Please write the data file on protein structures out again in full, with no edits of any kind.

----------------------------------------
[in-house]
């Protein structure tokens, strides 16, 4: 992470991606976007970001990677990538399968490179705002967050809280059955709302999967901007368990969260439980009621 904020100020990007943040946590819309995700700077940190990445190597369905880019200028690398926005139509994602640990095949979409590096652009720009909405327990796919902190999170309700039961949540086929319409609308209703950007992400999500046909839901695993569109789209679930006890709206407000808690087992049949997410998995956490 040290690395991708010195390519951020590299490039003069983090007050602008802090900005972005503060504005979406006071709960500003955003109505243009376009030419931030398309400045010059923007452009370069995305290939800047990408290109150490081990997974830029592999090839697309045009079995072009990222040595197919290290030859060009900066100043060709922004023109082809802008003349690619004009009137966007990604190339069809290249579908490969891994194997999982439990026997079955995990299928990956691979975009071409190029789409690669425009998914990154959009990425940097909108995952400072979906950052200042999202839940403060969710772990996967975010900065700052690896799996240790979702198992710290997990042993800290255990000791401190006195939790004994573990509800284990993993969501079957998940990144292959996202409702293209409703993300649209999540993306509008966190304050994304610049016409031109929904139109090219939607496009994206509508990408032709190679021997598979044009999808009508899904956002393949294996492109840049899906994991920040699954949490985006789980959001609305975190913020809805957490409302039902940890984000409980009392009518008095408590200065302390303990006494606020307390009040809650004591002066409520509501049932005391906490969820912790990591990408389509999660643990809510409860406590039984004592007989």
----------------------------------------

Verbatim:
[in-house]
């Protein structure tokens, strides 16, 4: 992470991606976007970001990677990538399968490179705002967050809280059955709302999967901007368990969260439980009621 904020100020990007943040946590819309995700700077940190990445190597369905880019200028690398926005139509994602640990095949979409590096652009720009909405327990796919902190999170309700039961949540086929319409609308209703950007992400999500046909839901695993569109789209679930006890709206407000808690087992049949997410998995956490 040290690395991708010195390519951020590299490039003069983090007050602008802090900005972005503060504005979406006071709960500003955003109505243009376009030419931030398309400045010059923007452009370069995305290939800047990408290109150490081990997974830029592999090839697309045009079995072009990222040595197919290290030859060009900066100043060709922004023109082809802008003349690619004009009137966007990604190339069809290249579908490969891994194997999982439990026997079955995990299928990956691979975009071409190029789409690669425009998914990154959009990425940097909108995952400072979906950052200042999202839940403060969710772990996967975010900065700052690896799996240790979702198992710290997990042993800290255990000791401190006195939790004994573990509800284990993993969501079957998940990144292959996202409702293209409703993300649209999540993306509008966190304050994304610049016409031109929904139109090219939607496009994206509508990408032709190679021997598979044009999808009508899904956002393949294996492109840049899906994991920040699954949490985006789980959001609305975190913020809805957490409302039902940890984000409980009392009518008095408590200065302390303990006494606020307390009040809650004591002066409520509501049932005391906490969820912790990591990408389509999660643990809510409860406590039984004592007989």